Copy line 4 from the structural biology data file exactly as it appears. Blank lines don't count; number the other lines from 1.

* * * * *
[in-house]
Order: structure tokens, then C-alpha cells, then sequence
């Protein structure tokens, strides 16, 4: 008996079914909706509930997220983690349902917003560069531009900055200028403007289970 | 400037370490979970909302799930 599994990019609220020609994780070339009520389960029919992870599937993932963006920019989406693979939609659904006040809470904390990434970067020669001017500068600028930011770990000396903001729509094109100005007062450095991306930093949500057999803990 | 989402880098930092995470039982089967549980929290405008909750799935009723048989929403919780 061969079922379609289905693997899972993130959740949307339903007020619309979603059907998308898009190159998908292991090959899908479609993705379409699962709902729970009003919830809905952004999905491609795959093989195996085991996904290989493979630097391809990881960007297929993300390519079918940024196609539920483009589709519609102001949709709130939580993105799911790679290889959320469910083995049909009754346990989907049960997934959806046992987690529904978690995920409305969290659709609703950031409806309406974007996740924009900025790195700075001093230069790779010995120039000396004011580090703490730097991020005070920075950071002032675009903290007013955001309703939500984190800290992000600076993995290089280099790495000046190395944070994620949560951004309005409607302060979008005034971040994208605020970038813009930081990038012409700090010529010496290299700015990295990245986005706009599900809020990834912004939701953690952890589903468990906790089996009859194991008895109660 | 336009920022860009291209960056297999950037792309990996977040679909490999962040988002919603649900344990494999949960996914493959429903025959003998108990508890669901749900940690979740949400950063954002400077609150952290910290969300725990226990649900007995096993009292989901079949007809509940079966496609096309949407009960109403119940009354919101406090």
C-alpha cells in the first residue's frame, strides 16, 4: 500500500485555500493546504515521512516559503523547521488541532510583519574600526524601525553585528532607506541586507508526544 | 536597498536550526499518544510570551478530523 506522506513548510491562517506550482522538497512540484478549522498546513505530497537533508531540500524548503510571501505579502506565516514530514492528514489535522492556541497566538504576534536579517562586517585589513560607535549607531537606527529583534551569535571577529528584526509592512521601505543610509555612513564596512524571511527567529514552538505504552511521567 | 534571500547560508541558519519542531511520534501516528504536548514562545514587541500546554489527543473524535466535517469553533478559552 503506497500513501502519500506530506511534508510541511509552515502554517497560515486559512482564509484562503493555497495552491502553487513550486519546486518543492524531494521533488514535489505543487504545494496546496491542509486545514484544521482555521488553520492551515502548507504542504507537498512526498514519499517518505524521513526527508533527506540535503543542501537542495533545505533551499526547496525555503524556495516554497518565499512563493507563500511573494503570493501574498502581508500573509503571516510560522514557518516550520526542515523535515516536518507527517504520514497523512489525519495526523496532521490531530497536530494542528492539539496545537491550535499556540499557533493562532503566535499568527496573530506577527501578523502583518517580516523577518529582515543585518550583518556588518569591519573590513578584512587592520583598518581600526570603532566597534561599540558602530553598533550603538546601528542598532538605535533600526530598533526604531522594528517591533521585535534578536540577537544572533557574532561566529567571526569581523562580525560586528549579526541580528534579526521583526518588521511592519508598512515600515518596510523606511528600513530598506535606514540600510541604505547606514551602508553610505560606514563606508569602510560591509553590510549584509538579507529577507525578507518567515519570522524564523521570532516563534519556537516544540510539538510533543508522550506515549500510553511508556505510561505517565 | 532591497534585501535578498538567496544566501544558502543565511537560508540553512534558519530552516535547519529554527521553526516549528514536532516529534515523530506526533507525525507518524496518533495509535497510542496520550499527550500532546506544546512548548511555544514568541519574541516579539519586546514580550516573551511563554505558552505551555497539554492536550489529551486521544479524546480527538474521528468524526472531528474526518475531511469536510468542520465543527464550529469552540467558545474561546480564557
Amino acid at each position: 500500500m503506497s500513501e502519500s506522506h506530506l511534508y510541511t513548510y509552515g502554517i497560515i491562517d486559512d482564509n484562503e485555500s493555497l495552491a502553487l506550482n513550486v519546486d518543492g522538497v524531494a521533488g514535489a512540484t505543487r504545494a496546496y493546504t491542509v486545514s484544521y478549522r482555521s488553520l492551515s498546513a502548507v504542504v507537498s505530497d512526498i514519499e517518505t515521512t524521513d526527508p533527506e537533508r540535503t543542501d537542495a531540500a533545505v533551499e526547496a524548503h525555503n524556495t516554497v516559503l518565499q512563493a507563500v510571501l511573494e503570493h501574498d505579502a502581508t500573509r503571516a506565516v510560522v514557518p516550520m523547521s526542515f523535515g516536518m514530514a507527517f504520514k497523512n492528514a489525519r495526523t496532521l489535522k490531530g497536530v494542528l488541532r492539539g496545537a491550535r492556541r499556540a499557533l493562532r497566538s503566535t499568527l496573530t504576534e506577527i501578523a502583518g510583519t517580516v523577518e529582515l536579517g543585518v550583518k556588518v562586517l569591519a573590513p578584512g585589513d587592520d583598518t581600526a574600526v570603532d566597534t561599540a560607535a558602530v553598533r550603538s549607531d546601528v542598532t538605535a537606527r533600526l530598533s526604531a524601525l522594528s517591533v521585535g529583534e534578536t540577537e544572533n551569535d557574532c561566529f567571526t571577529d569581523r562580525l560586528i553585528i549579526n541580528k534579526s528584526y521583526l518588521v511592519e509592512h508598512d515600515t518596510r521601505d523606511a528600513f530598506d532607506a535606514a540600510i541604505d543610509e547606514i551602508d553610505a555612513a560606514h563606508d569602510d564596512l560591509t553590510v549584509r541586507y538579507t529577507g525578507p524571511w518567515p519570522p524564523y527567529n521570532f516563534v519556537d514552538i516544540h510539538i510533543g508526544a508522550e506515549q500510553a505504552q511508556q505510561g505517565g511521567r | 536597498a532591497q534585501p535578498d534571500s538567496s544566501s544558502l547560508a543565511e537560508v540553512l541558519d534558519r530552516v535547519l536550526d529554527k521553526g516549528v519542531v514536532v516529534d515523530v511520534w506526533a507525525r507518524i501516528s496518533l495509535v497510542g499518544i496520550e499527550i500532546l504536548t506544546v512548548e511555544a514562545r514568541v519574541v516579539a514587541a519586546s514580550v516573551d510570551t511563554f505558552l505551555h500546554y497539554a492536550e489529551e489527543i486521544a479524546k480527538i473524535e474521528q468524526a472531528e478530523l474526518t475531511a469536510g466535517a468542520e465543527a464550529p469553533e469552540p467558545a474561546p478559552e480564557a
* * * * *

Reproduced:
C-alpha cells in the first residue's frame, strides 16, 4: 500500500485555500493546504515521512516559503523547521488541532510583519574600526524601525553585528532607506541586507508526544 | 536597498536550526499518544510570551478530523 506522506513548510491562517506550482522538497512540484478549522498546513505530497537533508531540500524548503510571501505579502506565516514530514492528514489535522492556541497566538504576534536579517562586517585589513560607535549607531537606527529583534551569535571577529528584526509592512521601505543610509555612513564596512524571511527567529514552538505504552511521567 | 534571500547560508541558519519542531511520534501516528504536548514562545514587541500546554489527543473524535466535517469553533478559552 503506497500513501502519500506530506511534508510541511509552515502554517497560515486559512482564509484562503493555497495552491502553487513550486519546486518543492524531494521533488514535489505543487504545494496546496491542509486545514484544521482555521488553520492551515502548507504542504507537498512526498514519499517518505524521513526527508533527506540535503543542501537542495533545505533551499526547496525555503524556495516554497518565499512563493507563500511573494503570493501574498502581508500573509503571516510560522514557518516550520526542515523535515516536518507527517504520514497523512489525519495526523496532521490531530497536530494542528492539539496545537491550535499556540499557533493562532503566535499568527496573530506577527501578523502583518517580516523577518529582515543585518550583518556588518569591519573590513578584512587592520583598518581600526570603532566597534561599540558602530553598533550603538546601528542598532538605535533600526530598533526604531522594528517591533521585535534578536540577537544572533557574532561566529567571526569581523562580525560586528549579526541580528534579526521583526518588521511592519508598512515600515518596510523606511528600513530598506535606514540600510541604505547606514551602508553610505560606514563606508569602510560591509553590510549584509538579507529577507525578507518567515519570522524564523521570532516563534519556537516544540510539538510533543508522550506515549500510553511508556505510561505517565 | 532591497534585501535578498538567496544566501544558502543565511537560508540553512534558519530552516535547519529554527521553526516549528514536532516529534515523530506526533507525525507518524496518533495509535497510542496520550499527550500532546506544546512548548511555544514568541519574541516579539519586546514580550516573551511563554505558552505551555497539554492536550489529551486521544479524546480527538474521528468524526472531528474526518475531511469536510468542520465543527464550529469552540467558545474561546480564557